The Housing and Planning Bill was introduced to the Commons on 13th October and has started its journey through the House and should receive Royal Assent in spring 2016.
The Bill, originally intended to deal with housing matters only, is now being seen as introducing some fundamental changes to the planning system as we currently know it. The broad aim of the changes are to ensure a significant boost in the delivery of housing.
On the policy front, the Bill will give teeth to Ministers aims to ensure that the 2017 target for Local Authorities to have an up-to-date plan in place. Where they don’t, the Secretary of State will have the power to intervene, alter and to halt ongoing examinations, although how this would serve the purpose of speeding up plan making remains to be seen. It also isn’t clear at this stage how interventions will be resourced, it certainly doesn’t seem to be the case that Central Government or the Inspectorate have the resources. Perhaps one for consultancy, acting on behalf of developer-led site masterplans, to provide support? We have good experience here supporting Local Authorities in the preparation of masterplans for subsequent adoption as policy.
Related to site allocations within Local Plans, there will be a presumption in favour of development via a permission in principle for brownfield sites. It is hoped that this will provide reassurance on issues including the location of development, land use and the quantum of development to be delivered. We are aware of Council’s working to draw up registers of brownfield land and are able to support you to promote sites where relevant.
For those developments classed as Nationally Significant and following the Planning Act 2008 route, including Commercial schemes where a Direction is sought from the Secretary of State, there is now scope to include an element of housing where this is near to the Nationally Significant Infrastructure Project itself and is functionally linked/needed. Initial indications are that it is unlikely that this will apply to development over 500 units, therefore major urban extensions or even eco towns can’t follow this route yet. Despite the bill being housing led it doesn’t appear to be the case yet that Ministers see housing as being infrastructure of national significance.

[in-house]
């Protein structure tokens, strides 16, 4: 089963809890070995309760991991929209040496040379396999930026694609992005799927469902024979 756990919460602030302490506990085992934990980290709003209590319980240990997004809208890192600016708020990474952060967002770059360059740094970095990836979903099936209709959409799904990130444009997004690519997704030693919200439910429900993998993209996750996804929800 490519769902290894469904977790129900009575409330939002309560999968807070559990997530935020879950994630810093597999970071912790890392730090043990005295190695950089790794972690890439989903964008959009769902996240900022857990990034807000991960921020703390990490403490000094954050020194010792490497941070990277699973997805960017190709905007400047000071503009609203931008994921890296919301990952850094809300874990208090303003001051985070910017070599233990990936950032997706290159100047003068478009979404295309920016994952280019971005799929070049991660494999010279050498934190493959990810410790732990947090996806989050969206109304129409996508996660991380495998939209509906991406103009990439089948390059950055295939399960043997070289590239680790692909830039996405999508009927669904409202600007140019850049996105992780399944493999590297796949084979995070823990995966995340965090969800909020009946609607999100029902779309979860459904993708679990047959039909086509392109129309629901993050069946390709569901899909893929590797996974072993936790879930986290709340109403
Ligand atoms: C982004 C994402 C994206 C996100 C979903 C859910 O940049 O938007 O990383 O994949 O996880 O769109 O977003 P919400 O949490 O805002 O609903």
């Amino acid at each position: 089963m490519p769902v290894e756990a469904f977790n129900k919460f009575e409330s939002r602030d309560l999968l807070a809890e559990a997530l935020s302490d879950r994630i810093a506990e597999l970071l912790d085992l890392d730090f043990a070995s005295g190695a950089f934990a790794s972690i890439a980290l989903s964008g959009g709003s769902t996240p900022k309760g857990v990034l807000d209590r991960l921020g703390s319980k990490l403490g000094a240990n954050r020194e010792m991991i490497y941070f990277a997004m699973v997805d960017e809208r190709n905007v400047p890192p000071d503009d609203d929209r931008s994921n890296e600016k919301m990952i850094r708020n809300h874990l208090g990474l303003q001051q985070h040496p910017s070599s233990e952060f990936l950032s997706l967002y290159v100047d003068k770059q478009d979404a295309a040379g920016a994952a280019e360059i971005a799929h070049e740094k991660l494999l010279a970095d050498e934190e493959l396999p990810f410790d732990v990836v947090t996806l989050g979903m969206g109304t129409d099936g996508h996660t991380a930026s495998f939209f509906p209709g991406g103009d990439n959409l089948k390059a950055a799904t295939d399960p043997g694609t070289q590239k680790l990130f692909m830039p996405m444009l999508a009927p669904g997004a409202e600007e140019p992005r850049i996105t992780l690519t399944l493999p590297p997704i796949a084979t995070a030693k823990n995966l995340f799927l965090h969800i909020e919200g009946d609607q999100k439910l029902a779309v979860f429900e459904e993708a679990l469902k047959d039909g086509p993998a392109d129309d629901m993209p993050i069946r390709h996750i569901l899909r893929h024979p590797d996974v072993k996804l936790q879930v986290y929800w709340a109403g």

One of the provisions of the bill is the permanent extension of the ability to convert office space in to residential. It will also be possible to demolish existing office buildings and to replace them (on the same footprint) with residential buildings.
Tristan Rhodes, Head of Workplace at Stride Treglown:
“We have seen a significant amount of secondary office stock taken out of the market since the original announcement to allow office space to be converted in to residential use. The provision of much-needed residential accommodation by reusing brownfield land and existing buildings is a sustainable way of ensuring we promote growth and safeguard the environment.
The impact of the extended legislation is that investors and asset managers can now take a long-term approach to the redevelopment of existing building stock. We are assisting a number of Clients and PRS operators to secure and redevelop strategic assets that will be bought to the market over the coming months.”
Stride Treglown Town Planning
To discuss how Stride Treglown can assist with office to residential conversion please contact Tristan Rhodes, Head of Workplace and for planning issues contact the Town Planning team.
We have taken great care to ensure the accuracy of this advice note. However, the document is written in general terms and you are strongly recommended to seek specific advice before taking any action based on the information it contains. No responsibility can be taken for any loss arising from action taken or refrained from on the basis of this publication. The contents of this advice note are not intended to comprise definitive statements, but rather offer the opinion of Stride Treglown and provide general guidance on planning issues.